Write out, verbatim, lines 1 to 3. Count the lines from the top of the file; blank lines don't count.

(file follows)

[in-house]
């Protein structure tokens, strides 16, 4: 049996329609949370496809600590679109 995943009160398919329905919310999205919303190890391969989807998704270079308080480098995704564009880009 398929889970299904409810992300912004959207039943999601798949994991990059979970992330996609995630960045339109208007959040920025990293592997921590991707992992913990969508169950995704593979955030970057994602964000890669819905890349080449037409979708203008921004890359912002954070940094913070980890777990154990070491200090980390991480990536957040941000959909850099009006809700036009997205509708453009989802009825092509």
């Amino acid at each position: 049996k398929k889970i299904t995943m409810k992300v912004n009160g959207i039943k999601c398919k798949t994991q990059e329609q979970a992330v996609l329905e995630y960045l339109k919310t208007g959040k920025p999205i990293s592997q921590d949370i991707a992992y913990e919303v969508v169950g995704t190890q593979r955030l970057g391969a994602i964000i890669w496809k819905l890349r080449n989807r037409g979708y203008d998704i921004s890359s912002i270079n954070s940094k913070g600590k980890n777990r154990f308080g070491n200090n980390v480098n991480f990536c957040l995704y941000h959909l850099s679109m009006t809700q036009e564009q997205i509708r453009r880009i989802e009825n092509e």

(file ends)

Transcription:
[in-house]
């Protein structure tokens, strides 16, 4: 049996329609949370496809600590679109 995943009160398919329905919310999205919303190890391969989807998704270079308080480098995704564009880009 398929889970299904409810992300912004959207039943999601798949994991990059979970992330996609995630960045339109208007959040920025990293592997921590991707992992913990969508169950995704593979955030970057994602964000890669819905890349080449037409979708203008921004890359912002954070940094913070980890777990154990070491200090980390991480990536957040941000959909850099009006809700036009997205509708453009989802009825092509």
């Amino acid at each position: 049996k398929k889970i299904t995943m409810k992300v912004n009160g959207i039943k999601c398919k798949t994991q990059e329609q979970a992330v996609l329905e995630y960045l339109k919310t208007g959040k920025p999205i990293s592997q921590d949370i991707a992992y913990e919303v969508v169950g995704t190890q593979r955030l970057g391969a994602i964000i890669w496809k819905l890349r080449n989807r037409g979708y203008d998704i921004s890359s912002i270079n954070s940094k913070g600590k980890n777990r154990f308080g070491n200090n980390v480098n991480f990536c957040l995704y941000h959909l850099s679109m009006t809700q036009e564009q997205i509708r453009r880009i989802e009825n092509e």